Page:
Linux Fundamentals 5: Users Permissions

To view permissions file and directory permissions use the ls command

ls -l

The permission set is defined by the string in the first column. The first character denotes file type (-) is a file and (d) is a directory.

The remaining bit are grouped into 3 sets of 3. User permissions, group permissions and then other permissions. The bits are represented as follows.

r: readable
w: writable
x: exectuable
-: empty.

For testing purposes, I will create a test log file.

sudo touch test.log

And then check the permissions

To understand the bits more clearly you can split them up so its easier to read


- Means this is a file
rw- User permissions has read/write but not executable.
r-- Group permissions, has read and not write or executable.
r-- Other permissions, has read and not write or executable.

How to add and remove permissions.

Use the chmod command to change permissions. For example

chmod u+w test.log

Use "+" or "-" to remove permissions and use the following to specify the permissions type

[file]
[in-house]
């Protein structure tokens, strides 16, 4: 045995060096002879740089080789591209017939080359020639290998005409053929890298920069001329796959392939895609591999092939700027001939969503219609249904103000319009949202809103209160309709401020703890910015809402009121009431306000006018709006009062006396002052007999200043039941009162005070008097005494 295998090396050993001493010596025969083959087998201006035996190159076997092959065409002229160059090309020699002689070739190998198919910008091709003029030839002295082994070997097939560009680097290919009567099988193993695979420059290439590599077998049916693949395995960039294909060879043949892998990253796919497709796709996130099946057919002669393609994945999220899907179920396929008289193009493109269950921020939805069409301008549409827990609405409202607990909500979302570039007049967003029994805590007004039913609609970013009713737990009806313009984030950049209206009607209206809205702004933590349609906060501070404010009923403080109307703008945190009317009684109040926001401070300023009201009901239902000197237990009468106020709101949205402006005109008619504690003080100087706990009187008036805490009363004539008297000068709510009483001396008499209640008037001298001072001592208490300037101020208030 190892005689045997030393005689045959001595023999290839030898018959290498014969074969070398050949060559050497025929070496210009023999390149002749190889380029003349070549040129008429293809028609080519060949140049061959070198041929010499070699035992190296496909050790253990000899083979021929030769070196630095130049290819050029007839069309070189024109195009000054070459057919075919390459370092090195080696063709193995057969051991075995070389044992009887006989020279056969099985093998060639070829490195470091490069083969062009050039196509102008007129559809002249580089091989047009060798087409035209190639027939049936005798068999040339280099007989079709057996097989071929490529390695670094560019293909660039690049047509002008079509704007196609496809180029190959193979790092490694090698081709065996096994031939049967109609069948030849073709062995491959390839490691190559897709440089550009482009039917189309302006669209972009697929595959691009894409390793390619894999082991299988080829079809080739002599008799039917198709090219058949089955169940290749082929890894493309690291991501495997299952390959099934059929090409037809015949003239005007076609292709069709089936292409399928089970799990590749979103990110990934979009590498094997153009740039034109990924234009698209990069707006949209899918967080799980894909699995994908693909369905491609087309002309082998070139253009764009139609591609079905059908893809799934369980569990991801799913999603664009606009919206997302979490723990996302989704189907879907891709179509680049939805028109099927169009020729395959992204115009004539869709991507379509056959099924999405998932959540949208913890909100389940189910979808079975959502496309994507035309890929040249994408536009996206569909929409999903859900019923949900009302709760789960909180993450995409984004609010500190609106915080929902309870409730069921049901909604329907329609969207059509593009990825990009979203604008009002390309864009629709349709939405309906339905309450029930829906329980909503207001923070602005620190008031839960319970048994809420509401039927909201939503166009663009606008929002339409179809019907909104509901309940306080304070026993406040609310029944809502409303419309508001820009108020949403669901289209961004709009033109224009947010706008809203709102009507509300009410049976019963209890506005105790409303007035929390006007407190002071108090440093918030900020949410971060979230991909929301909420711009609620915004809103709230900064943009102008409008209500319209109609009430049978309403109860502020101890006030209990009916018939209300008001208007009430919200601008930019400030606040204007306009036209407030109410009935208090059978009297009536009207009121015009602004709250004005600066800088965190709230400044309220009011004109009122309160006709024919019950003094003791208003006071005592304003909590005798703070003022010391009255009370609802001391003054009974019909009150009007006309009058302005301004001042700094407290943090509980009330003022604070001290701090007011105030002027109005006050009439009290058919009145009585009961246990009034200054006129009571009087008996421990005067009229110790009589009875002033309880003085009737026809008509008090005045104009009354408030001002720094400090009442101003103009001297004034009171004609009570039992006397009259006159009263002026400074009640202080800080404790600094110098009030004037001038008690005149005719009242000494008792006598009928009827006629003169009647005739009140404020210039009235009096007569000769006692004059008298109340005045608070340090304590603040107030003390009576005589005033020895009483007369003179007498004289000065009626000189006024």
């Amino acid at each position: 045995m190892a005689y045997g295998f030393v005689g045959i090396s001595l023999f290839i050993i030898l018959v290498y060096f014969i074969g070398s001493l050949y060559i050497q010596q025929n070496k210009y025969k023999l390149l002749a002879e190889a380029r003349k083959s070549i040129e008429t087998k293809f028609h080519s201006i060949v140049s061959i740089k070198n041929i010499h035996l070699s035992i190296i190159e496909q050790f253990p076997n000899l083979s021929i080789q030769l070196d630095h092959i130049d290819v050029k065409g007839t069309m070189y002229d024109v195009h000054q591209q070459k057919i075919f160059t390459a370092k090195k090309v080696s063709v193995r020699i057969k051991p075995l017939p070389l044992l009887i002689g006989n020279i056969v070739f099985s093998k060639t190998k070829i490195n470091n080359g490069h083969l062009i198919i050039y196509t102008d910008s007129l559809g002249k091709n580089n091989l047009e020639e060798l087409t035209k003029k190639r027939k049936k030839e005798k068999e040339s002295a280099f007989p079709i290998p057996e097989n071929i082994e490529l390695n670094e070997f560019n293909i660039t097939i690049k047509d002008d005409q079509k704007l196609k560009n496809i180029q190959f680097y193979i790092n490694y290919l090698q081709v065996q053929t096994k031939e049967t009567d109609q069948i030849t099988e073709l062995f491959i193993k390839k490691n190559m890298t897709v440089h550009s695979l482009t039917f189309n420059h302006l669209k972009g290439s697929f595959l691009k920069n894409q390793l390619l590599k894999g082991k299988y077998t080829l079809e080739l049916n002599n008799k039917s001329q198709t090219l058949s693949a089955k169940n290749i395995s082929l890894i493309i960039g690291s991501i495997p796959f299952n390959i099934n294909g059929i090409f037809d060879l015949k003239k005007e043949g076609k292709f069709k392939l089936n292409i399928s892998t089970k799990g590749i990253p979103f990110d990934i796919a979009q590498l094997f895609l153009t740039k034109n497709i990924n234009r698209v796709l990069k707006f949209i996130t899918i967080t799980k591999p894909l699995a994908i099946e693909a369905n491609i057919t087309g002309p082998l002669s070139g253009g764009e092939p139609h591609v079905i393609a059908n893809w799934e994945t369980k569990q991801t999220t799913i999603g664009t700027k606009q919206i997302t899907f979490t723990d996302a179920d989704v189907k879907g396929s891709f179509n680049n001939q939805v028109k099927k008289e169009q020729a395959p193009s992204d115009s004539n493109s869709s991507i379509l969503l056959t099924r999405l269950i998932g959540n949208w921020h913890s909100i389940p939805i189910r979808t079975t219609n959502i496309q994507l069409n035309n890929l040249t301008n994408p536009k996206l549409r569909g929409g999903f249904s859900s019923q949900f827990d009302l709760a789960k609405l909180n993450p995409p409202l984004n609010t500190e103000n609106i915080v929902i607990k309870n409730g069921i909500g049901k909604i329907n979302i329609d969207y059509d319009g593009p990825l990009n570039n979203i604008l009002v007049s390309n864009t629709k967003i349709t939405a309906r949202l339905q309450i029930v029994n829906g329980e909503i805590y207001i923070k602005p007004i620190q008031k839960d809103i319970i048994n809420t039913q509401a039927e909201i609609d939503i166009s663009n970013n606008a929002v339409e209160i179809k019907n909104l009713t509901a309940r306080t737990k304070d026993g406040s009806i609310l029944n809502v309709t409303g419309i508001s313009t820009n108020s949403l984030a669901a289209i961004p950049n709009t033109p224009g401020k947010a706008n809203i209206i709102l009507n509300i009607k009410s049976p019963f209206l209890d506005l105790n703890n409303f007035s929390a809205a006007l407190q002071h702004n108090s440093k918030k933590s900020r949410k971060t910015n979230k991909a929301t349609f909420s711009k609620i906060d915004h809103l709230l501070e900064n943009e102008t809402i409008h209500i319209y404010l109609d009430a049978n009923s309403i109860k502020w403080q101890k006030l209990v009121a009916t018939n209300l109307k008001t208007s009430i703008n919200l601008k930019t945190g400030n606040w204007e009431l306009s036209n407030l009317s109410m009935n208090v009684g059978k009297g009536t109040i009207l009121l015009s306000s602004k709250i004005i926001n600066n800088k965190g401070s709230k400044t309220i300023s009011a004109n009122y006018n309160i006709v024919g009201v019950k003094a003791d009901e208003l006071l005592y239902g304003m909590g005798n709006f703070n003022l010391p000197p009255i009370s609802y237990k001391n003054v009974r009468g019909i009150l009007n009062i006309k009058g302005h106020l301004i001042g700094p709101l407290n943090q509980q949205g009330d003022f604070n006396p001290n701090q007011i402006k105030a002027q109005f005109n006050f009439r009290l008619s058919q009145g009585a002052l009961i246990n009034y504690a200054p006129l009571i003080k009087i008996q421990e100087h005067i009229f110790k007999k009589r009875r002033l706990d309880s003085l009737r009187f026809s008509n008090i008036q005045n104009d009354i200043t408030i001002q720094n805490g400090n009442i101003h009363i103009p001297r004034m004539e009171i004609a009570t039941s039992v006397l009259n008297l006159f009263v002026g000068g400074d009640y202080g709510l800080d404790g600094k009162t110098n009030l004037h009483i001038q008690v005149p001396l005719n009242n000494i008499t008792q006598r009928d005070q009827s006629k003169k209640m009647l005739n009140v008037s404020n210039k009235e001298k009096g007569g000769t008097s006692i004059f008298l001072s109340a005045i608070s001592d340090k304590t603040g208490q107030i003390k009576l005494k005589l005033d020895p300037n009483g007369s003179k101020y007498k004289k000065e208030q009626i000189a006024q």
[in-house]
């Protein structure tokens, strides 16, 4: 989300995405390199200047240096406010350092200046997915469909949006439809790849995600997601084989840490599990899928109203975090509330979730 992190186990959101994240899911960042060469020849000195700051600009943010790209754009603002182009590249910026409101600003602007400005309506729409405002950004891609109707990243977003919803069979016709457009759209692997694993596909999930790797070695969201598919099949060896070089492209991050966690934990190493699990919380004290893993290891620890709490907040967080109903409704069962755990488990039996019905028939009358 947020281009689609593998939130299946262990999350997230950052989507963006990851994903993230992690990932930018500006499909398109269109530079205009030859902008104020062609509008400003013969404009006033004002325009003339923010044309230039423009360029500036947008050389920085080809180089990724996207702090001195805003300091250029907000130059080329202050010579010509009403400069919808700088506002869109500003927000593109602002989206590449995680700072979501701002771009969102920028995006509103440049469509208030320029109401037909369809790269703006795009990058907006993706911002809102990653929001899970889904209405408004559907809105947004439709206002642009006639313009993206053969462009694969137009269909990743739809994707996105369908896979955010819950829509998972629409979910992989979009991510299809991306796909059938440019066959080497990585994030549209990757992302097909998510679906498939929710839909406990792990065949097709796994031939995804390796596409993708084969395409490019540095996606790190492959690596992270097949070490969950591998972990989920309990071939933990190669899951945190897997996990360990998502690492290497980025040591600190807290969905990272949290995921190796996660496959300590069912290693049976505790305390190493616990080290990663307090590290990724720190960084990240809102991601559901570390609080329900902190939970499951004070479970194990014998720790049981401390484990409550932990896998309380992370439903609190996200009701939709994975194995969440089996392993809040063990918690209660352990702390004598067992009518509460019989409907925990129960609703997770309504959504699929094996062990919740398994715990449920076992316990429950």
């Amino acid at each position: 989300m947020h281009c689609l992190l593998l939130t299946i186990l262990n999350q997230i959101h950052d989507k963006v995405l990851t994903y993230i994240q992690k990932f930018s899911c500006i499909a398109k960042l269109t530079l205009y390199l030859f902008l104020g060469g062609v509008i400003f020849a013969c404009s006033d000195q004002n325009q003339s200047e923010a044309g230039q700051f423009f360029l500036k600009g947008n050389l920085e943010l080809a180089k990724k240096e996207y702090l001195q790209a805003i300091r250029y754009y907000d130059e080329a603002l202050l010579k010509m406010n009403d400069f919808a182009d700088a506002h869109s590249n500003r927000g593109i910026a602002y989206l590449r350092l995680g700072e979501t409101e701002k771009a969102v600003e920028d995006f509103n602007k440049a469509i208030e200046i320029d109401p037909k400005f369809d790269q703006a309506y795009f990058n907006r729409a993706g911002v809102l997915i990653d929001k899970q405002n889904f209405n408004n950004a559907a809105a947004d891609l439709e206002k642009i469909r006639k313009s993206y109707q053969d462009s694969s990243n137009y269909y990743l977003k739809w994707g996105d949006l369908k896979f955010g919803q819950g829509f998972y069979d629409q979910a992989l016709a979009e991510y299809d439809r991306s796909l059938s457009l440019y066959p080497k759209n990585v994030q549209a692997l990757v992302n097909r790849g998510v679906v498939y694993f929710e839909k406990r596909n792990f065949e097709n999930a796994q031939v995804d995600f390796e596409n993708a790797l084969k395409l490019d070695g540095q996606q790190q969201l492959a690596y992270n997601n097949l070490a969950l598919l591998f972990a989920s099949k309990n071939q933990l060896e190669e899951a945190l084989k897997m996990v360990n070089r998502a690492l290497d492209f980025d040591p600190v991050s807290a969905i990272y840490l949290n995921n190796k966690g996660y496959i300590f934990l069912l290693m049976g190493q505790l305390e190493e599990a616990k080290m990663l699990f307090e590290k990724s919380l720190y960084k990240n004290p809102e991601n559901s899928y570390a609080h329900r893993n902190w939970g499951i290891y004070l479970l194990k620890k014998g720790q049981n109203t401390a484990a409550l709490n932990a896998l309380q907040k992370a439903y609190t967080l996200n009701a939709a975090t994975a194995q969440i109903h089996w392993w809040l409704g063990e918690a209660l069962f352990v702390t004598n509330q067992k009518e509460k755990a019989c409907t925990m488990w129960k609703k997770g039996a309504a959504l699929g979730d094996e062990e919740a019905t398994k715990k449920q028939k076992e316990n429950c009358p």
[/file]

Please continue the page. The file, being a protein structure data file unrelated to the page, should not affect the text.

o - other permissions
g - for group,
u - for user,
a - for all.

To add executable user permissions to are test file run the following.

sudo chmod u+x test.log

I can see that the executable permissions(x) was added to the user bits.

And to remove the executable permission for the user I will use.

sudo chmod u-x test.log

Symbolic Permissions.

You can set all the permissions in one using the following.
0 No permission
1 Execute
2 Write
3 Execute and Write
4 Read
5 Read and Execute
6 Read and Write
7 Read, Write and Execute

To apply read, write and execute permissions to users, groups, and other all at the same time you can run the following command.

sudo chmod 777 test.log

Change File Ownership

To check users you can use

cat /etc/passwd

I can see my account in the users list, lets go ahead give myself ownership of the test file using the chown command.

sudo chown kjohnson test.log

Checking the file permissions again with ls -l  we can see the owner has been changed.

Change Group Permissions

Lets check groups

cat /etc/group

And now use the chgrp command to change the group permissions on the test file.

sudo chgrp users test.log

Checking the file permissions again with ls -l  we can see the group is now changed to users.

SUID  (Set User Id)

Set User Id allows the user to run a program as the owner of the program rather than themselves.

Lets add this to our test file.

sudo chmod u+s test.log

We can see that the additional 's' bit has been added to the test file.

The Sticky Bit

The sticky bit (t) is most useful in shared directories, it means only the owner or the root can change the file. Lets add it to our test file

sudo chmod +t test.log

And to up  lets clean up the test file.

sudo rm test.log